A chief characteristic of a pyramid is that the structure is identical on all sides. Thus, if one were to turn a pyramid on end, or flip-flop it any which way, it would appear exactly the same as it had before. Dr. Robert Atkins learned this the hard way. His aim was to alter the pyramid invented by the U.S. Department of Agriculture to teach Americans the â€œhealthyâ€? way to eat.
Simplified, it placed fats and oils on top, at the point (use sparingly), carbohydrates on the bottom, at the wide base (the more complex the carb, the more one should eat). For more than three decades, Atkins tilted at this pyramid, arguing that carbohydrates, because they are the primary trigger for moving energy from the digestive tract to cells to be used for energy or stored, were making much of America fat. During that period, America did indeed grow fatter, remarkably so. And that USDA pyramid looks pretty much the same as it did when Atkins set out on his adventure.
Fittingly, six months after Atkins died at age 72 after striking his head in a fall on an icy sidewalk in New York City, the USDA pyramid looks as if it is starting to crumble. Although his medical practice shuttered forever on October 15, the company Atkins founded (and owned half of at the time of his death) is likely to generate more than $200 million in revenue this year. His most recent book, Atkins for Life, published in early 2003, remains on best-seller lists. His first, Dr. Atkins Diet Revolution, has popped on and off those lists several times since it was first published in 1972. There have been 11 other books. And his last, Atkins Diabetes Revolution, is scheduled for publication next spring. His company, Atkins Nutritionals, doesn't divulge its own market research, but points to other studies that report some 25 million Americans are following the Atkins diet in one form or another, and that a third of the population is currently limiting its intake of carbohydrates.
This, of course, has not been lost on the food products industry. According to Mintel Consumer Intelligence, there have been nearly 400 new products introduced into the low-carb space during the past three years. Most of these have been in the energy bar/meal replacement, beverage and confectionary segments, where low-carb is often synonymous with sugar-free. Perhaps the most vibrant entry, however, has been in the beer business, where Anheuser-Busch's Michelob Ultra has racked up a market share estimated at roughly 4 percent with an ad budget of $20 million in its first year out. Granted, Mich Ultra is as much a beer for the Gatorade crowd as it is for people who are watching their carbs. But at 2.6 grams per 12-oz. bottle, it has been enthusiastically embraced by Atkins acolytes. In response, Miller Lite, which had been the lowest carb beer before Ultra, has suddenly begun promoting itself as such. And Rolling Rock, a Pennsylvania beer long popular with college students is currently rolling out its low-carb offering.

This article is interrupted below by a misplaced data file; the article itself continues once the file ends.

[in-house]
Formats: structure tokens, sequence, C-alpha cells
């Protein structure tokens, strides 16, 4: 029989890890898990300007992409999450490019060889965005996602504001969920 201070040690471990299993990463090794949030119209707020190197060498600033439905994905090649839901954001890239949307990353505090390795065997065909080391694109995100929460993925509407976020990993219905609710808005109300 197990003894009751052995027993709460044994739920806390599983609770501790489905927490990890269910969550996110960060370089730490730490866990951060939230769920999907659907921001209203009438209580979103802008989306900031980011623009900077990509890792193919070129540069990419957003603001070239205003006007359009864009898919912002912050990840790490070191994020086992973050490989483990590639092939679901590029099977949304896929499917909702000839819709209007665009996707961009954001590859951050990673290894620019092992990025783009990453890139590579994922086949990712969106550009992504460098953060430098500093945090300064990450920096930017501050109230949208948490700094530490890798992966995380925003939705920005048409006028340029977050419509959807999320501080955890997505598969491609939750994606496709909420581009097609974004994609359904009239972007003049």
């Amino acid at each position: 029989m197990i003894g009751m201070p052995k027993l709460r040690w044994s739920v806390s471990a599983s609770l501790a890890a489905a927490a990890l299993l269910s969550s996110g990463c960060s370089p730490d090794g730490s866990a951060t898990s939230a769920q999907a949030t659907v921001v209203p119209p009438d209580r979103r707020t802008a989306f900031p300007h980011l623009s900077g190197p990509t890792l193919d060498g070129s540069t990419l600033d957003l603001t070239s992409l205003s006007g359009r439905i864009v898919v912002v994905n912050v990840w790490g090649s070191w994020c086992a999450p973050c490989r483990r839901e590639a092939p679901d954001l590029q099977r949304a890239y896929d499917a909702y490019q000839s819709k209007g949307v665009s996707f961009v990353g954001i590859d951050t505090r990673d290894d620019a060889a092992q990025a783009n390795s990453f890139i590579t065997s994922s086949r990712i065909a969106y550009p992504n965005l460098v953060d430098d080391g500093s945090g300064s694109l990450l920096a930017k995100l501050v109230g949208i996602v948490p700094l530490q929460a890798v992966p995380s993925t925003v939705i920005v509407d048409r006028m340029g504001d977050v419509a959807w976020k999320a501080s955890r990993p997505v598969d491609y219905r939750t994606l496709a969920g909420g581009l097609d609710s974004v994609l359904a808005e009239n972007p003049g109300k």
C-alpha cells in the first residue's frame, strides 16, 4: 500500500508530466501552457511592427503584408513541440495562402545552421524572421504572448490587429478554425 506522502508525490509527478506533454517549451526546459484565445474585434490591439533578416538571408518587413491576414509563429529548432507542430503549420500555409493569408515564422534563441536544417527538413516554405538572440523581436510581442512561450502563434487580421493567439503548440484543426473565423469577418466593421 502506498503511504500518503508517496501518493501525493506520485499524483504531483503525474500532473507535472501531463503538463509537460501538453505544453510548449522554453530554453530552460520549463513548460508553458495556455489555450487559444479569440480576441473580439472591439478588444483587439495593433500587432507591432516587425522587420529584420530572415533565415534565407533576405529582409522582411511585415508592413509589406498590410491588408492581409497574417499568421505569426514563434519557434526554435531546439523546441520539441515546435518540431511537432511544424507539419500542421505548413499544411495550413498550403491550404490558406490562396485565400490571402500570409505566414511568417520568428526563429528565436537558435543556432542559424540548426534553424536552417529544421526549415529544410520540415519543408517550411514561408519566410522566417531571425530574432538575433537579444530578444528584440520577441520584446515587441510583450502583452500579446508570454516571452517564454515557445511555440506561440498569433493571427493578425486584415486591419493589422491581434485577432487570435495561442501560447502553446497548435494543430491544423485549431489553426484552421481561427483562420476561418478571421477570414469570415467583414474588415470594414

And there is much more to come. Supermarkets in the Northeast are being fitted out for a new line of Weston Food's Arnold bread that is lower in carbohydrates than its traditional counterpart. Atkins products, including its low-carb ice cream, are starting to show up on supermarket shelves in addition to the health food/diet outlets that have traditionally carried the line. In the spring, the Blimpie sandwich chain will roll out an entire Atkins menu, including four sandwiches and two salads that contain fewer than 8.5 grams of carbohydrate. At fashionable eateries across Manhattan, polenta is out and bacon is in, according to The New York Times.
Atkins, indeed the entire low-carb category, is hitting critical mass. The current craze over all things low-carb is now being compared with the low-fat movement of a decade ago, which still holds sway with millions of consumers. The primary reason for this is the fact that, as a diet, Atkins works, and it promises what no other diet can: You can eat all you want of some very rich, satisfying foods, skip the carbs, and lose weight. (I am currently following the Atkins program for the second time. My first outing, in the mid-1990s, resulted in the loss of 50 pounds. But I went back to my usual eating habits thereafter, and regained 70 pounds. This time, I have lost 40 pounds since last spring, and I don't intend to return to my previous eating routine â€” ever.)